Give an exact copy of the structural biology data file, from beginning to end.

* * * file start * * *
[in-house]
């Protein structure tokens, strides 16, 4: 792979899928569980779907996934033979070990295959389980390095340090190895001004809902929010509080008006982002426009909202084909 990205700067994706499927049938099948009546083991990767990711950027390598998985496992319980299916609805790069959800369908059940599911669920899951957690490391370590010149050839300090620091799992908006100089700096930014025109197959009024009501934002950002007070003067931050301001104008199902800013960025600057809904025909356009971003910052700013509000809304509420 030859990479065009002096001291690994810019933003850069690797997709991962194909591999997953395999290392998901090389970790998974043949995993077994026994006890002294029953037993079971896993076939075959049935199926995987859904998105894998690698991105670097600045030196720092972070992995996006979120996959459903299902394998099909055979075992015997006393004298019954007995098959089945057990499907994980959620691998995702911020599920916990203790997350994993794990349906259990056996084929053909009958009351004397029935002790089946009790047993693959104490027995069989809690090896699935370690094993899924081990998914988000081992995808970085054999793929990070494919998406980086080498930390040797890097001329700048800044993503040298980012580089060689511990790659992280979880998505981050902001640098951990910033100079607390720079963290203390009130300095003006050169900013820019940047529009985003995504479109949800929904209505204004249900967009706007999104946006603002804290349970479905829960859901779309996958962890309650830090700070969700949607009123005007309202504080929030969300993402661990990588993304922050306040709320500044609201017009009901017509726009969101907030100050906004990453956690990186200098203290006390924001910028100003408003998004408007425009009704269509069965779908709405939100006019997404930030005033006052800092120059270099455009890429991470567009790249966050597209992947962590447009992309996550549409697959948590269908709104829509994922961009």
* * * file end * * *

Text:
[in-house]
């Protein structure tokens, strides 16, 4: 792979899928569980779907996934033979070990295959389980390095340090190895001004809902929010509080008006982002426009909202084909 990205700067994706499927049938099948009546083991990767990711950027390598998985496992319980299916609805790069959800369908059940599911669920899951957690490391370590010149050839300090620091799992908006100089700096930014025109197959009024009501934002950002007070003067931050301001104008199902800013960025600057809904025909356009971003910052700013509000809304509420 030859990479065009002096001291690994810019933003850069690797997709991962194909591999997953395999290392998901090389970790998974043949995993077994026994006890002294029953037993079971896993076939075959049935199926995987859904998105894998690698991105670097600045030196720092972070992995996006979120996959459903299902394998099909055979075992015997006393004298019954007995098959089945057990499907994980959620691998995702911020599920916990203790997350994993794990349906259990056996084929053909009958009351004397029935002790089946009790047993693959104490027995069989809690090896699935370690094993899924081990998914988000081992995808970085054999793929990070494919998406980086080498930390040797890097001329700048800044993503040298980012580089060689511990790659992280979880998505981050902001640098951990910033100079607390720079963290203390009130300095003006050169900013820019940047529009985003995504479109949800929904209505204004249900967009706007999104946006603002804290349970479905829960859901779309996958962890309650830090700070969700949607009123005007309202504080929030969300993402661990990588993304922050306040709320500044609201017009009901017509726009969101907030100050906004990453956690990186200098203290006390924001910028100003408003998004408007425009009704269509069965779908709405939100006019997404930030005033006052800092120059270099455009890429991470567009790249966050597209992947962590447009992309996550549409697959948590269908709104829509994922961009």